The I Tatti Mongan Prize is given to a distinguished scholar of Renaissance art or connoisseurship who carries into a new generation the qualities of imaginative scholarship, personal generosity, and devotion to the institutions of art history that were exemplified in their own generation by Agnes and Elizabeth Mongan. It was created to honor these two scholars, thanks to a generous gift from Melvin Seiden in 1986, and has been awarded to Sydney J. Freedberg (1988), Craig Hugh Smyth (1992), Ernst Gombrich (1996), Caroline Elam (2003), Paola Barocchi (2006), Elizabeth Cropper (2011), Hans Belting (2013), and Marvin Trachtenberg (2016).
Agnes and Elizabeth Mongan
Agnes Mongan (1905-1996) was a distinguished curator and connoisseur of drawings ranging from the Italian Renaissance to the nineteenth and twentieth centuries in France. She was a scrupulous scholar, an inspired teacher, and a person of integrity and generosity. Her love of the art of the past was complemented by a great appreciation of the art of her own century. Her path-finding career, unconventional for a woman in her time, included positions as Keeper, later Curator of Drawings at the Fogg Museum of Art at Harvard University, and culminated in the directorship of that museum from 1969 to 1971. Her retirement was honored by various visiting professorships and other forms of recognition including the Kress Professorship at the National Gallery of Art. She was one of the distinguished American art historians of the interwar and postwar decades.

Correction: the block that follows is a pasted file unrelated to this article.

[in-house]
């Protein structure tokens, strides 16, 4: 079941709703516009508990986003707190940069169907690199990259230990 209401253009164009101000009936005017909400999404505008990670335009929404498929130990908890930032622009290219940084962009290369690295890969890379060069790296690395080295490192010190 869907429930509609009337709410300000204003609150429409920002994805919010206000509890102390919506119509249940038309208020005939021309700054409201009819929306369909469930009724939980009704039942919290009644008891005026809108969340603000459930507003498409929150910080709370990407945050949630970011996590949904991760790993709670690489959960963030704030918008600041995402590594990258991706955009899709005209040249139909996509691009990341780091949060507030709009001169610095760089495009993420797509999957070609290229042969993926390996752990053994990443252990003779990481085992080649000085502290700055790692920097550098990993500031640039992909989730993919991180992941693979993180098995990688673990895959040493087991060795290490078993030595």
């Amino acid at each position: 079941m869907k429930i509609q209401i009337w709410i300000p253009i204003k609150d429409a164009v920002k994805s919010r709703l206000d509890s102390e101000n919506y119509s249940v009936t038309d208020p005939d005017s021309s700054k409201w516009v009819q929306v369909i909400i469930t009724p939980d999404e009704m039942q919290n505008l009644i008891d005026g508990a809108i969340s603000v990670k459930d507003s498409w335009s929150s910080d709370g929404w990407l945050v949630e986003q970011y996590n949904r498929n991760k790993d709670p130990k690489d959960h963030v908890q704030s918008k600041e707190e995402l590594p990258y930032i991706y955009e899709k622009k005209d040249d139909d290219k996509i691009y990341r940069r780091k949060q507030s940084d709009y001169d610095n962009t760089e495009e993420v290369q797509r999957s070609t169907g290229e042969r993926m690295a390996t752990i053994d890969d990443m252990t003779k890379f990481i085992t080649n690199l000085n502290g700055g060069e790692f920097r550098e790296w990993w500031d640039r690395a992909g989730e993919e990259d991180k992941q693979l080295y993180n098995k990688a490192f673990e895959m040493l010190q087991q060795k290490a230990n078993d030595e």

Elizabeth Mongan (1910-2002) was a connoisseur of prints and drawings and the first curator of the Lessing J. Rosenwald collection, the finest collection of prints then in private hands. Over the years she helped to steer the collection in the direction of color prints from late-nineteenth and twentieth-century France as well as twentieth-century Germany. She wrote significant catalogs on Klee, Fragonard, Morisot, Daumier and Gauguin, as well as one on the pioneering exhibition in Chicago in 1941 on printmaking in the fifteenth century. She retired from the National Gallery in 1963 and taught art history at Smith College from 1969 to 1975.